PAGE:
Friday, February 22, 2013

Book Review: Yellow Crocus

by: Laila Ibrahim

Available at Amazon and Barnes & Noble

Mattie was never truly mine. That knowledge must have filled me as quickly and surely as the milk from her breasts. Although my family ‘owned’ her, although she occupied the center of my universe, her deepest affections lay elsewhere. So along with the comfort of her came the fear that I would lose her some day. This is our story...

So begins Lisbeth Wainwright’s compelling tale of coming-of-age in antebellum Virginia. Born to white plantation owners but raised by her enslaved black wet nurse, Mattie, Lisbeth’s childhood unfolds on the line between two very different worlds. Growing up under the tender care of Mattie, Lisbeth adopts her surrogate mother’s deep-seated faith in God, her love of music and black-eyed peas, and the tradition of hunting for yellow crocuses in the early days of spring. In time, Lisbeth realizes she has freedoms and opportunities that Mattie does not have, though she’s confined by the societal expectations placed on women born to privilege. As Lisbeth grows up, she struggles to reconcile her love for her caregiver with her parents’ expectations, a task made all the more difficult as she becomes increasingly aware of the ugly realities of the American slavery system. When Lisbeth bears witness to a shockingly brutal act, the final vestiges of her naiveté crumble around her. Lisbeth realizes she must make a choice, one that will require every ounce of the courage she learned from her beloved Mattie. This compelling historical novel is a richly evocative tale of love, loss, and redemption set during one of the most sinister chapters of American history.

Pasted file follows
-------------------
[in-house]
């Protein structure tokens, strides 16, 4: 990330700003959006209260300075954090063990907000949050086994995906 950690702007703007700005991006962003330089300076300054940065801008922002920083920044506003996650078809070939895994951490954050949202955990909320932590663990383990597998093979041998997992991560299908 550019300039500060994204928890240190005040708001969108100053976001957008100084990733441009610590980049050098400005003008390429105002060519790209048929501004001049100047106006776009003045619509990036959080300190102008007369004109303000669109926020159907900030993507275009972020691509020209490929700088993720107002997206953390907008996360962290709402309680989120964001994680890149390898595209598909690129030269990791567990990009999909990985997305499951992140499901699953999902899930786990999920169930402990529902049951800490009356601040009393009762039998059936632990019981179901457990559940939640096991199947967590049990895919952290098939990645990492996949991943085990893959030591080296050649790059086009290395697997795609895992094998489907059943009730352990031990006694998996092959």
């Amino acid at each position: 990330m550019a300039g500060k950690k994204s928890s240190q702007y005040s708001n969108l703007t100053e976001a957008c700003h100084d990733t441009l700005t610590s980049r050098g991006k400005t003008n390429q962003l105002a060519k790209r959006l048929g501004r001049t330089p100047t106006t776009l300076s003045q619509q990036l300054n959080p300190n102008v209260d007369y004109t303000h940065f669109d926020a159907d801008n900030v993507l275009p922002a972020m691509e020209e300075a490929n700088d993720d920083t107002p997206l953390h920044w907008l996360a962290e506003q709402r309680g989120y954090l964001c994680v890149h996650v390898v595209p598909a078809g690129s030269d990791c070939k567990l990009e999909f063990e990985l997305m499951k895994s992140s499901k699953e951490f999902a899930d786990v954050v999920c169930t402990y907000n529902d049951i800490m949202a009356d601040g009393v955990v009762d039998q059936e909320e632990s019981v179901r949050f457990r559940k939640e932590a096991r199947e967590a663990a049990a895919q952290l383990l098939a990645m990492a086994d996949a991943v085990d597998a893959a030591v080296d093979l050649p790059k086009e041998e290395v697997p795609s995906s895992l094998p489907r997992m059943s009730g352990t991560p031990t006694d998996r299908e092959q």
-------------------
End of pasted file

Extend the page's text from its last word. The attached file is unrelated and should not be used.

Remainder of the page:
This is a book about a girl and her "mammy" - which is funny because the girl never thinks of it that way. Her mother calls it that. But Mattie is really Lisbeth's main caretaker, her mother. I don't care what they say, Mattie breastfed that girl and cared for her until she was around twelve.

Lisbeth loves Mattie with all her heart, and enjoys sharing her learning time with Mattie's son. But she lives a charmed life and doesn't fully grasp the ramifications of slavery until she catches her own fiance with a slave girl. She is then heart-sick. What to do?

This story broke my heart several times, but it's beautifully written. Maybe it didn't always end this way, but how many families had slaves raising their children? And to then tell yourself that you are doing the slaves a favor because they are simple minded and irresponsible like children? Then why are they running YOUR household and raising YOUR children???

It brings up many good points. The author points out that slavery is something that still happens today, although it's hidden from public view.

Aside from the politics of slavery, the story of Mattie and Lisbeth is irresistible. Lisbeth loves her so much, Mattie is the person she wants when she is hurt or scared. Mattie loves Lisbeth as well, but she has her own children and husband to worry about as well. You just don't know what is going to happen from one part of the story to the next.

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